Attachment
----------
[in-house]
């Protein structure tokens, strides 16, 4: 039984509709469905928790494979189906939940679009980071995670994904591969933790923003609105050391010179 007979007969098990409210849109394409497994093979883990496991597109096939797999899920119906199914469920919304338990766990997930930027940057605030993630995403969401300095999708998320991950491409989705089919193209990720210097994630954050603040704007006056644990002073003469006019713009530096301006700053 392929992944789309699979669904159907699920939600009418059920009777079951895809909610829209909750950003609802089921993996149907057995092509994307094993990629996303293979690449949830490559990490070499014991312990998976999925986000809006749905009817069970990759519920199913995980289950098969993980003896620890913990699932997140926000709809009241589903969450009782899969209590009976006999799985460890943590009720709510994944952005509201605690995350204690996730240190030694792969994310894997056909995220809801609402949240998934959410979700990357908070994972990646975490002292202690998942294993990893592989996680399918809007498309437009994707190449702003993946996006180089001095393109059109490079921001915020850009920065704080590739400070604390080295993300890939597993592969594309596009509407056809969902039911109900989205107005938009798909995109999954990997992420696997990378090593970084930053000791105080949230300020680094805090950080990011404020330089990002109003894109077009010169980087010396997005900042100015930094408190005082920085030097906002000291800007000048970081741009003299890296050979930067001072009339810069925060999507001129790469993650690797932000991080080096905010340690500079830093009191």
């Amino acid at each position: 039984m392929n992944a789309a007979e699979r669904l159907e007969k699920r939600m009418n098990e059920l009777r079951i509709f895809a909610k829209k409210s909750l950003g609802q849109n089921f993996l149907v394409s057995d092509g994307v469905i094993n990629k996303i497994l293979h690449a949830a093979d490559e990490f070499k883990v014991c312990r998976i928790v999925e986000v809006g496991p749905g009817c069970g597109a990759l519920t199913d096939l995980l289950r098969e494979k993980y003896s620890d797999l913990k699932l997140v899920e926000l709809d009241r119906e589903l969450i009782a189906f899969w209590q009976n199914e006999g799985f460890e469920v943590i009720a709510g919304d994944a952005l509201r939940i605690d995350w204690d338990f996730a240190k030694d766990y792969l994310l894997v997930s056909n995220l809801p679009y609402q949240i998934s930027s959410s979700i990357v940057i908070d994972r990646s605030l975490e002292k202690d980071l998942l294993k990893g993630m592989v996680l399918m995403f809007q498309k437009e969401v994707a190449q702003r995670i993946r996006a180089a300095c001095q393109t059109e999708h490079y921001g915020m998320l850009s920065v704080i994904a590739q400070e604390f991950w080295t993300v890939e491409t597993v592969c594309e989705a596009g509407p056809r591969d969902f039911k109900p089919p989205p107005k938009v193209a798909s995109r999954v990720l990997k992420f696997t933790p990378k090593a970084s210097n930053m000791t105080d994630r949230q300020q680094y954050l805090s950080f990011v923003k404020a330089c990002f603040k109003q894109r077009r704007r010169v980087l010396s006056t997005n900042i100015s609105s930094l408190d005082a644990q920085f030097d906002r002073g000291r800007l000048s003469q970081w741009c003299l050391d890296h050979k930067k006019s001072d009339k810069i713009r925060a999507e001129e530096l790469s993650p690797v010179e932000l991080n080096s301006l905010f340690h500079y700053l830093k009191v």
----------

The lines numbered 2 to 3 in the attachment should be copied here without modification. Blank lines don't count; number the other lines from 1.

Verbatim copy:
């Protein structure tokens, strides 16, 4: 039984509709469905928790494979189906939940679009980071995670994904591969933790923003609105050391010179 007979007969098990409210849109394409497994093979883990496991597109096939797999899920119906199914469920919304338990766990997930930027940057605030993630995403969401300095999708998320991950491409989705089919193209990720210097994630954050603040704007006056644990002073003469006019713009530096301006700053 392929992944789309699979669904159907699920939600009418059920009777079951895809909610829209909750950003609802089921993996149907057995092509994307094993990629996303293979690449949830490559990490070499014991312990998976999925986000809006749905009817069970990759519920199913995980289950098969993980003896620890913990699932997140926000709809009241589903969450009782899969209590009976006999799985460890943590009720709510994944952005509201605690995350204690996730240190030694792969994310894997056909995220809801609402949240998934959410979700990357908070994972990646975490002292202690998942294993990893592989996680399918809007498309437009994707190449702003993946996006180089001095393109059109490079921001915020850009920065704080590739400070604390080295993300890939597993592969594309596009509407056809969902039911109900989205107005938009798909995109999954990997992420696997990378090593970084930053000791105080949230300020680094805090950080990011404020330089990002109003894109077009010169980087010396997005900042100015930094408190005082920085030097906002000291800007000048970081741009003299890296050979930067001072009339810069925060999507001129790469993650690797932000991080080096905010340690500079830093009191």
């Amino acid at each position: 039984m392929n992944a789309a007979e699979r669904l159907e007969k699920r939600m009418n098990e059920l009777r079951i509709f895809a909610k829209k409210s909750l950003g609802q849109n089921f993996l149907v394409s057995d092509g994307v469905i094993n990629k996303i497994l293979h690449a949830a093979d490559e990490f070499k883990v014991c312990r998976i928790v999925e986000v809006g496991p749905g009817c069970g597109a990759l519920t199913d096939l995980l289950r098969e494979k993980y003896s620890d797999l913990k699932l997140v899920e926000l709809d009241r119906e589903l969450i009782a189906f899969w209590q009976n199914e006999g799985f460890e469920v943590i009720a709510g919304d994944a952005l509201r939940i605690d995350w204690d338990f996730a240190k030694d766990y792969l994310l894997v997930s056909n995220l809801p679009y609402q949240i998934s930027s959410s979700i990357v940057i908070d994972r990646s605030l975490e002292k202690d980071l998942l294993k990893g993630m592989v996680l399918m995403f809007q498309k437009e969401v994707a190449q702003r995670i993946r996006a180089a300095c001095q393109t059109e999708h490079y921001g915020m998320l850009s920065v704080i994904a590739q400070e604390f991950w080295t993300v890939e491409t597993v592969c594309e989705a596009g509407p056809r591969d969902f039911k109900p089919p989205p107005k938009v193209a798909s995109r999954v990720l990997k992420f696997t933790p990378k090593a970084s210097n930053m000791t105080d994630r949230q300020q680094y954050l805090s950080f990011v923003k404020a330089c990002f603040k109003q894109r077009r704007r010169v980087l010396s006056t997005n900042i100015s609105s930094l408190d005082a644990q920085f030097d906002r002073g000291r800007l000048s003469q970081w741009c003299l050391d890296h050979k930067k006019s001072d009339k810069i713009r925060a999507e001129e530096l790469s993650p690797v010179e932000l991080n080096s301006l905010f340690h500079y700053l830093k009191v």